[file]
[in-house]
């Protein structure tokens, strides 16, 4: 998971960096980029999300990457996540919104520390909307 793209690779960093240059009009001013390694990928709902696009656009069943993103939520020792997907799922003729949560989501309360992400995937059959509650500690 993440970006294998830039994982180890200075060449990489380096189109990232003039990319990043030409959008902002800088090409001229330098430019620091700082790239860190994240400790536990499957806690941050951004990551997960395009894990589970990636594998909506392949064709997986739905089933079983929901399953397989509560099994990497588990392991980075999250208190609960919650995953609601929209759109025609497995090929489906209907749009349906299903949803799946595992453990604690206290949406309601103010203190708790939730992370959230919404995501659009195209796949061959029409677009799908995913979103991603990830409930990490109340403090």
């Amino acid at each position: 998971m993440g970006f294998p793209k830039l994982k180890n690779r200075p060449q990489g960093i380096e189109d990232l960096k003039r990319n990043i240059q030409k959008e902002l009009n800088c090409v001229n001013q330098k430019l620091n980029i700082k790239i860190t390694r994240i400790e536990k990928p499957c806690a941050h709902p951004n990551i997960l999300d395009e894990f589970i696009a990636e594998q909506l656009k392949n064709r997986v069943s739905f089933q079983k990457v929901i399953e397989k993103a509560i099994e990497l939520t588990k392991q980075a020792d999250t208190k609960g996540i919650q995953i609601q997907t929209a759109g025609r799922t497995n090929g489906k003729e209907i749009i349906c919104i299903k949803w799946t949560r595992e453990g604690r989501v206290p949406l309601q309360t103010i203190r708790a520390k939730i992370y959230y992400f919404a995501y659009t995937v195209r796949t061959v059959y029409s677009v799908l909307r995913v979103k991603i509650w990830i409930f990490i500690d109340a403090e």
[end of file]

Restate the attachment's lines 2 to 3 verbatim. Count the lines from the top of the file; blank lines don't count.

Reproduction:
């Protein structure tokens, strides 16, 4: 998971960096980029999300990457996540919104520390909307 793209690779960093240059009009001013390694990928709902696009656009069943993103939520020792997907799922003729949560989501309360992400995937059959509650500690 993440970006294998830039994982180890200075060449990489380096189109990232003039990319990043030409959008902002800088090409001229330098430019620091700082790239860190994240400790536990499957806690941050951004990551997960395009894990589970990636594998909506392949064709997986739905089933079983929901399953397989509560099994990497588990392991980075999250208190609960919650995953609601929209759109025609497995090929489906209907749009349906299903949803799946595992453990604690206290949406309601103010203190708790939730992370959230919404995501659009195209796949061959029409677009799908995913979103991603990830409930990490109340403090």
């Amino acid at each position: 998971m993440g970006f294998p793209k830039l994982k180890n690779r200075p060449q990489g960093i380096e189109d990232l960096k003039r990319n990043i240059q030409k959008e902002l009009n800088c090409v001229n001013q330098k430019l620091n980029i700082k790239i860190t390694r994240i400790e536990k990928p499957c806690a941050h709902p951004n990551i997960l999300d395009e894990f589970i696009a990636e594998q909506l656009k392949n064709r997986v069943s739905f089933q079983k990457v929901i399953e397989k993103a509560i099994e990497l939520t588990k392991q980075a020792d999250t208190k609960g996540i919650q995953i609601q997907t929209a759109g025609r799922t497995n090929g489906k003729e209907i749009i349906c919104i299903k949803w799946t949560r595992e453990g604690r989501v206290p949406l309601q309360t103010i203190r708790a520390k939730i992370y959230y992400f919404a995501y659009t995937v195209r796949t061959v059959y029409s677009v799908l909307r995913v979103k991603i509650w990830i409930f990490i500690d109340a403090e």